Can Great Poetry Escape Our Detection?
This is an interesting question: can excellence fly under the radar due to sheer numbers?
Example 1: Could the greatest athlete exist somewhere without anyone knowing it, or soon knowing it? I doubt it. Even though the number of athletes dwarfs the number of poets, the objective detectability and worth of a great athlete would make it impossible for greatness in this category to go unnoticed.
If a 7 foot tall monster basketball player, for instance, existed anywhere on the planet, hiding among 7 billion humans, he would be found. If a woman who could run a mile in 3 minutes existed somewhere–anywhere–she would come to light.
Example 2: Then there’s stuff like physical beauty: rather easy to detect, but there is too much of it for all the beautiful specimens to be ‘counted.’ Super models or actors or any beauties that get national or international attention represent a millionth of a percent of all the really attractive people in the world, so here, in this case, it is due to sheer numbers that human beauty cannot possibly be accounted for, on any sort of global scale.
Is poetry closer to example 1 or example 2?
Three things must be considered: 1) the amount of objective worth displayed in the subject, 2) the number of subjects and 3) the ability to detect the objective worth in the subject.
If there is no objective worth, we can put an end to the issue at once.
If there is objective worth which can be detected, we must ask ourselves how much excellence in terms of numbers probably exist? For instance, if we take a random group of 1,000 poets or a random group of 1,000 poems, how many are likely to be excellent enough that we shouldn’t want to miss it?
And thirdly, how likely is it that a really excellent poet or poem will fly under the radar?
There are many, many people who couldn’t name one poet. These people obviously don’t count. This is another issue altogether which has nothing to do with the ‘new math’ problem, and, in fact, mitigates it.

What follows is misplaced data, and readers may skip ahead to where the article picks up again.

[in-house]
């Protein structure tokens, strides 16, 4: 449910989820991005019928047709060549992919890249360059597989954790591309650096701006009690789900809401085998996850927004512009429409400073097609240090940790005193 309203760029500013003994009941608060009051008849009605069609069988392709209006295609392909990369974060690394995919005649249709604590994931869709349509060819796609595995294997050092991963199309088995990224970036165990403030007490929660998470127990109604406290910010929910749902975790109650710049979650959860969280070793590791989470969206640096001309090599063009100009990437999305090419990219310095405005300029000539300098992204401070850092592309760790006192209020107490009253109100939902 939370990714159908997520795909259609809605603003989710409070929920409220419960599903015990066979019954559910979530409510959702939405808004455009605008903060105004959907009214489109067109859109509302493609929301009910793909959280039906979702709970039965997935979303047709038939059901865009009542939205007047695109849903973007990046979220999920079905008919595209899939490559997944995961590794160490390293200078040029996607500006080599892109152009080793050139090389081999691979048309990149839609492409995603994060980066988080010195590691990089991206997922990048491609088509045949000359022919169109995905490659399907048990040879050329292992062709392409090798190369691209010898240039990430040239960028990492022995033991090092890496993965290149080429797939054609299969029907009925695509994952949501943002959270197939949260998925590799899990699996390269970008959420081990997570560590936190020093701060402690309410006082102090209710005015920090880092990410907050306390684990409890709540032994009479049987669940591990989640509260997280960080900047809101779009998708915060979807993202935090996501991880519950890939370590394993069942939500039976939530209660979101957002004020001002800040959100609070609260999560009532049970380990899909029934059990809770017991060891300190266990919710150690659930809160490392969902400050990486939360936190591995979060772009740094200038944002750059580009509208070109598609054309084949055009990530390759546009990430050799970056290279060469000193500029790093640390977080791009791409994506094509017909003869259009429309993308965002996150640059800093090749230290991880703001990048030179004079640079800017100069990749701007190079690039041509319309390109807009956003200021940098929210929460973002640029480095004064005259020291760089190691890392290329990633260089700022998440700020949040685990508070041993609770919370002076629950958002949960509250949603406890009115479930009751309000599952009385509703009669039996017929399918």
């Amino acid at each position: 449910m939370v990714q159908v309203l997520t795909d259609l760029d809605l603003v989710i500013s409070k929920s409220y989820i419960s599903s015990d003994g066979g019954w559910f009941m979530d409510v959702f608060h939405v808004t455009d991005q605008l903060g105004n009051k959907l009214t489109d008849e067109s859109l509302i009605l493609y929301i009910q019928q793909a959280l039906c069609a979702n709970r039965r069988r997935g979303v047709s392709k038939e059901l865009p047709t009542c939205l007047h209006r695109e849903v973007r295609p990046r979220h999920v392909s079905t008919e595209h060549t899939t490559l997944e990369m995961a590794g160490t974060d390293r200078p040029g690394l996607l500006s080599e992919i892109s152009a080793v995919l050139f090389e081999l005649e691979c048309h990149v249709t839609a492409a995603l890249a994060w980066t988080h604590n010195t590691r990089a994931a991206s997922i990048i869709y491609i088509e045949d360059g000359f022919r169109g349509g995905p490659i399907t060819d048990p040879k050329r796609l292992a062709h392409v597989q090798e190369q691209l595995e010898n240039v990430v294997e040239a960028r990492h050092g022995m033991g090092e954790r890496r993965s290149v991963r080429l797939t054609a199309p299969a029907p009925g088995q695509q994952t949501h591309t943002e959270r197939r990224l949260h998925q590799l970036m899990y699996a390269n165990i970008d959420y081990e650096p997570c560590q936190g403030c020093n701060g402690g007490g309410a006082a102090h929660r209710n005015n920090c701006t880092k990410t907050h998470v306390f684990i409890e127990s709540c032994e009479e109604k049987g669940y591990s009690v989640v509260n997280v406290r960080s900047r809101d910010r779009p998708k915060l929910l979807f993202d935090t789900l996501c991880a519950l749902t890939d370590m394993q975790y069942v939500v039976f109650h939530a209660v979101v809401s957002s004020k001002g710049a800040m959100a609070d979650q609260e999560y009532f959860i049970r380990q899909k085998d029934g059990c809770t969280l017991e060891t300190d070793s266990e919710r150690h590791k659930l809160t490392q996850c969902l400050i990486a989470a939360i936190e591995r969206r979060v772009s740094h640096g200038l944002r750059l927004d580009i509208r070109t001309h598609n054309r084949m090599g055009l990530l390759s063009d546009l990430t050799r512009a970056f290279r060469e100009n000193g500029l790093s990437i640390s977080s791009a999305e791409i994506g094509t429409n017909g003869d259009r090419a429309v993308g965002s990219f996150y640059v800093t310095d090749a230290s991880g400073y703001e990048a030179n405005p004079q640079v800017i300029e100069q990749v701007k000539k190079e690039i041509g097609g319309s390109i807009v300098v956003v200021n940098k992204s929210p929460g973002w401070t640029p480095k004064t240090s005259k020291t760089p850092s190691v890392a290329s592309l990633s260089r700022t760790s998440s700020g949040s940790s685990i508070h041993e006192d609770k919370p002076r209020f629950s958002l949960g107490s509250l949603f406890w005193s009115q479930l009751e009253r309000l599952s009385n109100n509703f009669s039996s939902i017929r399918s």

So, of the people who care for poetry, how many of them are missing, because of numbers alone, great poetry? Numbers are one thing, but the super-sensitive system of detection and communication among like-minded people in modern, civilized society may more than make up for the large numbers. If a great poem is more like a 7 foot monster of a basketball player and less like a pretty boy or girl, then we can say with pretty good certainty that great poets and poems are not escaping our notice. There are no more Billy Collins’s hiding somewhere. Billy Collins, because he is good, was discovered. I believe that good poetry is discovered and that if it is not, it is because it is ubiquitous like human beauty, not because of the numbers which makes it invisible. My hunch is that excellent poetry is more like the 7 foot basketball player than the merely attractive person.
The problem with saying that a great poem is more like a 7-foot monster of a basketball player is that it’s got to be written by someone who is a pretty good poet, and those people, for the most part, just stop writing poems after their encounter with the PoBiz — and if they do keep writing, they don’t bother the PoBiz with it.
More importantly, though, if there are no objective standards such as “7-foot” is in basketball (and even that is no guarantee) by which to measure any poem or poet. The subjective standards aren’t standard. I imagine that 100 judges of a 1000 poems would have only slight, if any, overlap as to which were the best poems, and the overlaps would not be dispositive — they’d be scattered all over the 1000-poem landscape. No poem would appear on the list of every judge, and no poem would appear on more than 20% of the lists, or so I suppose.
It’d be an interesting experiment. Where can we get some grant money to try it? We’ll publish all the poems that appear on 5 or more judges’ lists in — a chapbook, probably. I don’t think we could get enough for a book. I volunteer http://www.vanzenopress.com to publish the book if we can get the money together to pay the judges.